In her opinion, Boise State stands out and excels at educating its athletes through NIL.
“It’s sort of like the difference between giving someone a meal and teaching them how to cook,” Christovic said. “Yeah, there’s no guarantee that all of these collectives are going to be able to sustain the level of investment that they’re making or even want to sustain it. It’s not as flashy, it may not be as lucrative in the short term, but in the long term there’s more benefits for athletes at a school like Boise State where they’re learning how having resources like getting an email about a deal and know that they have people that they can talk to.”
But, one thing does stand out to Christovic is Michigan State gymnastics’ recent NIL deal with Charitable Gift America. Announced in August, members of the gymnastics team inked deals that rewarded each athlete $5,000, with at least 5% donated to a charity of choice.
“The athletes that are smart are using NIL as almost like a resume builder,” Christovic said. “They’re literally, they can’t intern in the summer, or they can’t go abroad. They can’t have the similar experiences that the average student does.
“And then they get out of college, nothing on their resume besides sports. There’s nothing wrong with that, but NIL I would say gives them an efficient opportunity to get into the business world.”
According to Larson, who has been with MSU since 1998, much of Michigan State’s NIL success today can be attributed to what was done before the rule change happened. MSU made a conscious effort, once it began gaining steam to foster partnerships with companies such as INFLCR (pronounced “influencer”), to be prepared once NIL fully launched.
Before, INFLCR was used as a medium for athletes to access photos of them and their teammates. They then could download the photos and share them on social media – a loophole toward promoting the athletes’ individual brand without receiving any sort of compensation.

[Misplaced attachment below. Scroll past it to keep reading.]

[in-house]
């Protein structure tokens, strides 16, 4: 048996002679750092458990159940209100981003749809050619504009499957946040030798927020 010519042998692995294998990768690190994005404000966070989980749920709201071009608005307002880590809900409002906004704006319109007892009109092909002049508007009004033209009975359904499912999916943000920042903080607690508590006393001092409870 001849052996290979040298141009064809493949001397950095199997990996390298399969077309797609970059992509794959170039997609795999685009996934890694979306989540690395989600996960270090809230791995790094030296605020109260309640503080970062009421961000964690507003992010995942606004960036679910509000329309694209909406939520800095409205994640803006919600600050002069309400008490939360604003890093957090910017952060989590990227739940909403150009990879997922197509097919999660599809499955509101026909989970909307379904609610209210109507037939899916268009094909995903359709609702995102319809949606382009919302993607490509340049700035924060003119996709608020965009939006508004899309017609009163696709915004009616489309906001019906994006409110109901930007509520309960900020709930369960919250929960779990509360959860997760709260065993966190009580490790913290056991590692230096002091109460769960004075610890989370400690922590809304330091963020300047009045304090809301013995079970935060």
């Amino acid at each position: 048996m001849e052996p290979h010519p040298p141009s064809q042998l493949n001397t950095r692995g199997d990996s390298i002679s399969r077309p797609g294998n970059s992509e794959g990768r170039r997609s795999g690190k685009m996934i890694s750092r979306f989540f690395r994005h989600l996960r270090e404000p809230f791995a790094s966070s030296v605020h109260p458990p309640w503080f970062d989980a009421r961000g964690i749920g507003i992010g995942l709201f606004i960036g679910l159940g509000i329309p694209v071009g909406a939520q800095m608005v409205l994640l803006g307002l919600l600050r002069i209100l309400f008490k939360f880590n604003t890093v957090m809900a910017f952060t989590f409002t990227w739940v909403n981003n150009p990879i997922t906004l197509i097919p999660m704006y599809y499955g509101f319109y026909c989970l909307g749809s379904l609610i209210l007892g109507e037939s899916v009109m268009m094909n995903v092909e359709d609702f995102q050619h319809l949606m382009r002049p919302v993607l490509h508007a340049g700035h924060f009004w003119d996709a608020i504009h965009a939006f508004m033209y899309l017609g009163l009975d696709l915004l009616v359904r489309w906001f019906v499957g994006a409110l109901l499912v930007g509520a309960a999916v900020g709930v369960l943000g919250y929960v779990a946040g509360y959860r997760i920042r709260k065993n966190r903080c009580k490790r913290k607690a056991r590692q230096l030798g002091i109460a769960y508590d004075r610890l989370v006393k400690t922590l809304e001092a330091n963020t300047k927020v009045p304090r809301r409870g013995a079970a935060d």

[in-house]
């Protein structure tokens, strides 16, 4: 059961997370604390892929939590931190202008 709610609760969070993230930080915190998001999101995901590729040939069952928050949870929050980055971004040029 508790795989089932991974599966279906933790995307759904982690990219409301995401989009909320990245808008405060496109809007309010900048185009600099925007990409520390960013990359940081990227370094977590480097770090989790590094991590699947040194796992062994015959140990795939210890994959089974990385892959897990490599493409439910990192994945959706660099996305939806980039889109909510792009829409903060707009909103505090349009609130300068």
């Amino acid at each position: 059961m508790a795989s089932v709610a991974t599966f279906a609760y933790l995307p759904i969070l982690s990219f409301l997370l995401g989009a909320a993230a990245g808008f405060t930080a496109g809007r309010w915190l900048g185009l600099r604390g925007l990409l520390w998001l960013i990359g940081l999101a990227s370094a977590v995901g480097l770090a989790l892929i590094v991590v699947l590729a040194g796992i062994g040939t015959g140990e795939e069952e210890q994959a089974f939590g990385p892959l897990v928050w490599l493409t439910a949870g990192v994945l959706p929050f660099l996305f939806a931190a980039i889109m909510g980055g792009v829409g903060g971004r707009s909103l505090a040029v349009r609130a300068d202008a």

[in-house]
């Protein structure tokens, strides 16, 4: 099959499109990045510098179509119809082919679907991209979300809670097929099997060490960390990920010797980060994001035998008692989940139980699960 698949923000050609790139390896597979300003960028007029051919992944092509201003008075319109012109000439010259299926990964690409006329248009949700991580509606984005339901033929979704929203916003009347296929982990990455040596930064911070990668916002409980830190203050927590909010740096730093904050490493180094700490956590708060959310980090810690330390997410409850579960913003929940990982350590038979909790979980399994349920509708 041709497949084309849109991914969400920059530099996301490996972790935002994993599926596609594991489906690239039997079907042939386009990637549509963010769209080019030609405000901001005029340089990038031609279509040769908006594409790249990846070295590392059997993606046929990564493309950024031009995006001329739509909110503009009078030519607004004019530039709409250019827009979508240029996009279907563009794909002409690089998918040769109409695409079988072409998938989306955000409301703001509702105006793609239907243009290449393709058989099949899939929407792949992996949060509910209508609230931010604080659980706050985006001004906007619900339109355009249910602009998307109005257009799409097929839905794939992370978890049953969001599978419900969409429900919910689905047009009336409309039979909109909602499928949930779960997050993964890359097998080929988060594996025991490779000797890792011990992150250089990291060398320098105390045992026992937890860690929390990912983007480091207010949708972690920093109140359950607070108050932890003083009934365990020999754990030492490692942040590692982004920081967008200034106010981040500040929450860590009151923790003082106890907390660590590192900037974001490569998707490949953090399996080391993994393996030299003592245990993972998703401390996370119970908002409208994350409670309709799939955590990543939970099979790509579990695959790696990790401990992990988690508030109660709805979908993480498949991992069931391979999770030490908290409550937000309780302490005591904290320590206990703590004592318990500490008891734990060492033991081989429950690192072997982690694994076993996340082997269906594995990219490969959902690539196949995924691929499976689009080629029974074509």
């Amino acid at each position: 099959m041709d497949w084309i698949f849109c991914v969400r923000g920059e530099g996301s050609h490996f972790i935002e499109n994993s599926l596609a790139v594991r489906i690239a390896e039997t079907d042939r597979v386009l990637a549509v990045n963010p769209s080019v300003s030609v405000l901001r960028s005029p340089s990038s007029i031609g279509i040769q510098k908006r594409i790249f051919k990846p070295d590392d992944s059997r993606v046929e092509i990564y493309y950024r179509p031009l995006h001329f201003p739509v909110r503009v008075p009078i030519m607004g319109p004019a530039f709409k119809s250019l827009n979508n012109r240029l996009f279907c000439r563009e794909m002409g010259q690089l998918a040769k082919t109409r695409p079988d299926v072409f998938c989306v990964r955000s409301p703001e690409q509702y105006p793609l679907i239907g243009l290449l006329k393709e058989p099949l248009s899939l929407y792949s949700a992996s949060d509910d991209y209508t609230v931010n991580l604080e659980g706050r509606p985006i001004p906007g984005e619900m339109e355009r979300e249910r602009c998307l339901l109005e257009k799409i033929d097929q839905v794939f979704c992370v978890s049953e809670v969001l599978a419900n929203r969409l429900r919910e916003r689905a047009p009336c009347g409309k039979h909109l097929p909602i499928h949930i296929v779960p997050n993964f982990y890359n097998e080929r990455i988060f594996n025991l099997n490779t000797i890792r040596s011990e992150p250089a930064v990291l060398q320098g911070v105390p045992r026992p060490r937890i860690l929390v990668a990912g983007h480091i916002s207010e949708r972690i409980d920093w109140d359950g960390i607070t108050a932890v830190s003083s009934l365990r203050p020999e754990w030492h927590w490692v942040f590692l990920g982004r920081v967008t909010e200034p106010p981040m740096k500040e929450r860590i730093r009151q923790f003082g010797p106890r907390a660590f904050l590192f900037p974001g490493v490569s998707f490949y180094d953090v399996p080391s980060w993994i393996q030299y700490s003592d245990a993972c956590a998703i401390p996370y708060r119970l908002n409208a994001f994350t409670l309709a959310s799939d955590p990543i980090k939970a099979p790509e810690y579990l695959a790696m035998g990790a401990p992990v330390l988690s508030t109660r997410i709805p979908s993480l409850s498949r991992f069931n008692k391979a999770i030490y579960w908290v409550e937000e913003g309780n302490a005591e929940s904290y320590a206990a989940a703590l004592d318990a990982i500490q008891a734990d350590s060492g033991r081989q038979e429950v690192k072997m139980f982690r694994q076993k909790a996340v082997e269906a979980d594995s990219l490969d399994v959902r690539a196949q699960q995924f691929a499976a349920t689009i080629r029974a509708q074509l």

Now, INFLCR is even more powerful with the launch of the Michigan State Exchange, a service that helps connect athletes with businesses.
“We want to help support them by helping build their brand and we want to help them by providing that education because it's a new reality,” Larson said. “It's new for us in administration, certainly new for the student athletes, right? And it's not even something that they can necessarily talk to a former athlete about, because those athletes weren't able to go through it.”
Henderson and Larson both assured Michigan State will continue to execute on its bold NIL plans without yet wanting to reveal their hands.
“(The) Future is unknown, but one thing I do know for certain that Michigan State will always be in the prime position to be in the most innovative strategy and programmatic efforts for our students, for what we're building now from a strategic standpoint as well, which is very critical,” Henderson said.
Of course, recruiting is also a big part of the NIL puzzle.
“Michigan State and our athletics department has really, really wrapped its arms around NIL into something as a recruit,” Henderson said. “I'm so grateful that this event will be captured because it will be shown in arenas when recruits are on campus because it's one of its kind.”